Aptitude-Based Interviewing Strategies to Attract Top Talent
If you were to be considered for the NFL draft, you would think the prospective teams would judge you on your football skills: your ability to complete or catch a pass, how fast you can run the 40, or how much weight you can lift. These skills are important, but if you’ve made it as far as the draft stage, you obviously have already displayed some physical talent. These skills are not the only important factors in selecting a professional-caliber football player, which is why the NFL administers a test called the Wonderlic Personnel Test, a test that gauges a player’s general intelligence, not athletic prowess.
The NFL has been implementing this test for over 30 years, but many business organizations across a range of industries are starting to use similar aptitude-based testing as part of the interview process. The idea is that cognitive ability and problem-solving capabilities are the most accurate measure of professional performance. It is a different approach to be sure, but many of the companies that are implementing these interview strategies are experiencing significant success in their recruitment and retention efforts.
Traditionally, organizations have scrutinized a candidate’s knowledge, skill set and experience before hiring them for a position. While these indicators are helpful in determining if prospective employees will thrive, they may not give enough information about candidates’ abilities. Leadership teams that execute aptitude-based testing recognize that skills can be learned, while general intelligence and the ability to solve complex problems are innate and can’t be taught.
Aptitude-based interviewing allows hiring managers to dig deeper during the interview process to validate what is on the resume by demonstrating how candidates accomplish in the “real world” the goals they have listed on paper. It can also help determine if candidates possess the core competencies the organization has identified as being important to a certain position or department.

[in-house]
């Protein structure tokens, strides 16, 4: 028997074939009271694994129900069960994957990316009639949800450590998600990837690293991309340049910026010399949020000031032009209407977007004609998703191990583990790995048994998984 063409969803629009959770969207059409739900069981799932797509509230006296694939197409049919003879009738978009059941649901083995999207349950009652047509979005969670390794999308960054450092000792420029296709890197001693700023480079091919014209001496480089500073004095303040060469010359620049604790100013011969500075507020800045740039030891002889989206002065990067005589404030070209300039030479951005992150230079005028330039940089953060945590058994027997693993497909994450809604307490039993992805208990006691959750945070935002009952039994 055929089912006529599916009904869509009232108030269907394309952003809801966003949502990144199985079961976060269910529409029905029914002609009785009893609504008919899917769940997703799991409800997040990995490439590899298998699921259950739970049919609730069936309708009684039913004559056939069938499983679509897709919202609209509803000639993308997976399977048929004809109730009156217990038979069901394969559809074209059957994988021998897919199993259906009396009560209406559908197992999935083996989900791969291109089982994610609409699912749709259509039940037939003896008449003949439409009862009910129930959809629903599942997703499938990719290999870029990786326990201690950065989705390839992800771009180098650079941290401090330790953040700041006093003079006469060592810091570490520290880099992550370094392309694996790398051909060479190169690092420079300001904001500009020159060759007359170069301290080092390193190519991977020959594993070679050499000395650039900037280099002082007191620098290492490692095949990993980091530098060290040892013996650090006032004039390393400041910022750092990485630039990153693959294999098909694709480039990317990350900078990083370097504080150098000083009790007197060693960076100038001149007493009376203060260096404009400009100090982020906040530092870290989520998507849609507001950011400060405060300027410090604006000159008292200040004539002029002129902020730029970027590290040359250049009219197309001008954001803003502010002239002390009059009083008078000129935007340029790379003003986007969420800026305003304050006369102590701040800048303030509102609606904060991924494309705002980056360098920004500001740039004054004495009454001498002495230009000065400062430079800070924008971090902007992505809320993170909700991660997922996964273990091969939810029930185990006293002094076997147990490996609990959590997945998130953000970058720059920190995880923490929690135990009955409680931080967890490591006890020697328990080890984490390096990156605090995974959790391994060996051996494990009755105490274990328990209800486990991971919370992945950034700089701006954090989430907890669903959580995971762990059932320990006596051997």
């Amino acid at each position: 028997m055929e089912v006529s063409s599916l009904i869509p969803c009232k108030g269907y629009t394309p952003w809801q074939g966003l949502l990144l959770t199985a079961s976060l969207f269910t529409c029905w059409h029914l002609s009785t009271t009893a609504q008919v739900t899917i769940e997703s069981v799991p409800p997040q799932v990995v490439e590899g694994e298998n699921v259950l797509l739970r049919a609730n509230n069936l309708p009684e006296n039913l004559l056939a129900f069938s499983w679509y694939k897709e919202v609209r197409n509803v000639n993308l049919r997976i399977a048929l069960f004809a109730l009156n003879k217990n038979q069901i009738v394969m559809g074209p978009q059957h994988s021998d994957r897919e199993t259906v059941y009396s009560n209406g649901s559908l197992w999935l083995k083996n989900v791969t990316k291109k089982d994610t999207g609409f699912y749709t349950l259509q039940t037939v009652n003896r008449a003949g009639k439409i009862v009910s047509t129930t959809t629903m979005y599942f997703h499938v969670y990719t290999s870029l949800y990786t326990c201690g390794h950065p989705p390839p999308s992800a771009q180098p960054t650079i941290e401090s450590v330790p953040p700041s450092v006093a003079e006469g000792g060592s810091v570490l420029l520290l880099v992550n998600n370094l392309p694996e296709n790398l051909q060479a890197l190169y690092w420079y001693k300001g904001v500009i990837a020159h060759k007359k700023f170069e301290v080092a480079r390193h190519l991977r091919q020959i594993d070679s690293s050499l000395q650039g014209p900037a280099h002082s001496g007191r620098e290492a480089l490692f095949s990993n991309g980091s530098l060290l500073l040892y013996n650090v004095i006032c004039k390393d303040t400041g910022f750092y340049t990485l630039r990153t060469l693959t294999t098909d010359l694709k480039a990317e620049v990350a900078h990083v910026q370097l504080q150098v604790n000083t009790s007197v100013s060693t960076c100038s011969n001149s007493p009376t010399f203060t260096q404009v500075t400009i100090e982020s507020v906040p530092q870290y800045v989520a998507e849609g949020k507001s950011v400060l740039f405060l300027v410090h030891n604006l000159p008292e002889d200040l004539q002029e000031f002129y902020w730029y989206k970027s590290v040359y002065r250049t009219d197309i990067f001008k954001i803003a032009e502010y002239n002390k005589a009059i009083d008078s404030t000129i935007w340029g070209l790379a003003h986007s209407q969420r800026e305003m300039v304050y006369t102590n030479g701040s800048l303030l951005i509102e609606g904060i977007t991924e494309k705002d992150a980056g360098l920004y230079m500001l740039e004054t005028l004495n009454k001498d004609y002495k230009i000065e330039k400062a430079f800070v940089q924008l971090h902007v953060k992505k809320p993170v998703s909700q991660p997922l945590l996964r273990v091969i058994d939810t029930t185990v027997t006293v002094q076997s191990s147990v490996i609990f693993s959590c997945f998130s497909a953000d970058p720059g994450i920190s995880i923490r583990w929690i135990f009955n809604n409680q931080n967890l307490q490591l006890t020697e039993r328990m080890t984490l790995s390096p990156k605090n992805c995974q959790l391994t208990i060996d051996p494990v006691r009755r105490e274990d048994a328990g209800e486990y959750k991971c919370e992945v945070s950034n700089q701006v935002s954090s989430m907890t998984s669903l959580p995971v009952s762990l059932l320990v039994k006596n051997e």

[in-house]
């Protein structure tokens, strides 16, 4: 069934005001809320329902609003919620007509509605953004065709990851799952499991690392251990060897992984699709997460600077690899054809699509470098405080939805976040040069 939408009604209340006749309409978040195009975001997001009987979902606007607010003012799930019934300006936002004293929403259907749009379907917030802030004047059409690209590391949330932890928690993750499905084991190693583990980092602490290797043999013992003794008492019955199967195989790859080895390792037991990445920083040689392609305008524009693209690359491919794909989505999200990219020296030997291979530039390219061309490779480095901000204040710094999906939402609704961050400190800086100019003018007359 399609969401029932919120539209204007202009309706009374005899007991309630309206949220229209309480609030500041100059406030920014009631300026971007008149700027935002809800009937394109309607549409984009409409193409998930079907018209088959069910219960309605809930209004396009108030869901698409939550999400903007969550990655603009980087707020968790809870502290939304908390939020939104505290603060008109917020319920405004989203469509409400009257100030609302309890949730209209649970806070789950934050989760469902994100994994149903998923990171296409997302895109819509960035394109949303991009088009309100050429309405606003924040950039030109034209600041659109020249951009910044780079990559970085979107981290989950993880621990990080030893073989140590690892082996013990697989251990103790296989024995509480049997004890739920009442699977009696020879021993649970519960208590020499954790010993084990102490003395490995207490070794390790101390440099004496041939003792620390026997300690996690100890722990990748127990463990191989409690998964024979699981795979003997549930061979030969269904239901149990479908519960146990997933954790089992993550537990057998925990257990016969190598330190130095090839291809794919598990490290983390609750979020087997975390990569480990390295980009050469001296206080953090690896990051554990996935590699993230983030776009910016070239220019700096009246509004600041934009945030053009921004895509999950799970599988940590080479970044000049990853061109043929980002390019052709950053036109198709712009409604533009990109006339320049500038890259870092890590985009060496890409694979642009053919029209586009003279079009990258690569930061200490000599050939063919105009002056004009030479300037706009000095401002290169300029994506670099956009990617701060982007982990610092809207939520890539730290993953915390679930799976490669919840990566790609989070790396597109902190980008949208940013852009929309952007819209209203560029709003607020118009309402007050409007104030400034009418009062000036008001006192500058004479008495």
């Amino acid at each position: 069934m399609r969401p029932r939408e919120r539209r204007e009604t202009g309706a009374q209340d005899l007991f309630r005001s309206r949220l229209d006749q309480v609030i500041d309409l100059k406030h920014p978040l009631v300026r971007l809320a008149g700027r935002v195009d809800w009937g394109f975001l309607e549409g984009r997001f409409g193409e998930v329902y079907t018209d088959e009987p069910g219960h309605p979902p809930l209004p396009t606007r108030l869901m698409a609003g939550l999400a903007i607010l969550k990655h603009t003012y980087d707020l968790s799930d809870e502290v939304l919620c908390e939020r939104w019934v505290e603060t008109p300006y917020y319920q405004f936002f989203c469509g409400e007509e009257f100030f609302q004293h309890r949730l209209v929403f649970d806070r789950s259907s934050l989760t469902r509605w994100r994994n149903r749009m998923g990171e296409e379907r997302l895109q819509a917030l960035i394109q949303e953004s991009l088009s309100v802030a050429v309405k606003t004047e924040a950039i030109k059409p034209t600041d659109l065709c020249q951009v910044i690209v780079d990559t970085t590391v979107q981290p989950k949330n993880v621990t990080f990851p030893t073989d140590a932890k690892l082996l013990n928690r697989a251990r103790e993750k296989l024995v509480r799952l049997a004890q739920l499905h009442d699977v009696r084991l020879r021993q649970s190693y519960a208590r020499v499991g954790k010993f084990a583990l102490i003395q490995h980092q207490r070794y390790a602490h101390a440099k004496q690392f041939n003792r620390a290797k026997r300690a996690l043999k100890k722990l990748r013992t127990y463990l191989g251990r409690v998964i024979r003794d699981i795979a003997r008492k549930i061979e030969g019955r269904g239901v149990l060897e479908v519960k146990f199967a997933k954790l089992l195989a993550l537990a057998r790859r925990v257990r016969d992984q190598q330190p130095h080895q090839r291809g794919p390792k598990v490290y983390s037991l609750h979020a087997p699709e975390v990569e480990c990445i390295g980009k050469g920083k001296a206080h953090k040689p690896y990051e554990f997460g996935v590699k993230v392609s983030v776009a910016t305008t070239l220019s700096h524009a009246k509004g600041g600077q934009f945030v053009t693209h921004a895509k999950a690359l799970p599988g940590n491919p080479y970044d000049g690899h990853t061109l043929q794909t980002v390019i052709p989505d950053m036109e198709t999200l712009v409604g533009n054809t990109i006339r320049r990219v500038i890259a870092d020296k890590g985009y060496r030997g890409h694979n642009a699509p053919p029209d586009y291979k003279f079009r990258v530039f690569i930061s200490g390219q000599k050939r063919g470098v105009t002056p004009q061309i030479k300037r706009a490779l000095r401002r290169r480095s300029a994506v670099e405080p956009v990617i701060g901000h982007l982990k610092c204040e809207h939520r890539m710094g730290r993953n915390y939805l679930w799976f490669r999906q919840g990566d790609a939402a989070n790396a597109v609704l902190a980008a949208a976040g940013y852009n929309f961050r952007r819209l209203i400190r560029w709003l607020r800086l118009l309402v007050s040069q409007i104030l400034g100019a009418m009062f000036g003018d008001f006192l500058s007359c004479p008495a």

How are organizations implementing this type of testing during the interview process? Depending on the industry, hiring managers can ask brainteasers or questions based on mathematics, probability or deduction skills. They may ask hypothetical questions (“How many cell phone towers are there in the United States?”) or gear queries toward actual business issues the company is facing (“What would you include in a business plan to launch our latest product?”). In most cases, hiring managers aren’t seeking a specific answer. Instead they are looking at how candidates process the question, how they work through it, what resources they use, if they are methodical or hasty, and how they would work individually and with a team.
Companies can use a off-the-shelf test like the Wonderlic, but for most organizations looking to build their employee base with quality players, HR and the leadership team need to develop a custom list of questions that will help uncover the aptitudes they most desire. In doing so, organizations can better identify talented prospects who possess the behaviors and core values the organization needs to succeed.
One of the benefits of implementing this type of interviewing strategy is that in a competitive market, organizations can engage top talent early on in the interview process. Smart people are naturally attracted to a challenge and will connect to the process and the organization from the start. Aptitude-based interviews also help in retention because they focus on the long term. Since hiring managers are looking at general intelligence and problem-solving ability, the candidates who do well in interviews are more likely to adapt to changes in the organization and industry.
Conversely, if a candidate is hired because he or she has a specific skill needed in the short term, that person may help the company finish a project, but could struggle when the organization’s needs evolve. There are still companies that hire for a particular skill, such as a proficiency in a certain software, because a project calls for it. Of course, hiring someone without those skills does require ramp-up time, but it is a trade-off that organizations should be willing to make to get the most out of each hire.
When the job market is healthy, companies will hire smarter and make competitive offers to those who will stay with the company for years to come. Aptitude-based interviews help ensure that companies can find employees that are the right fit for the organization for today and in the future.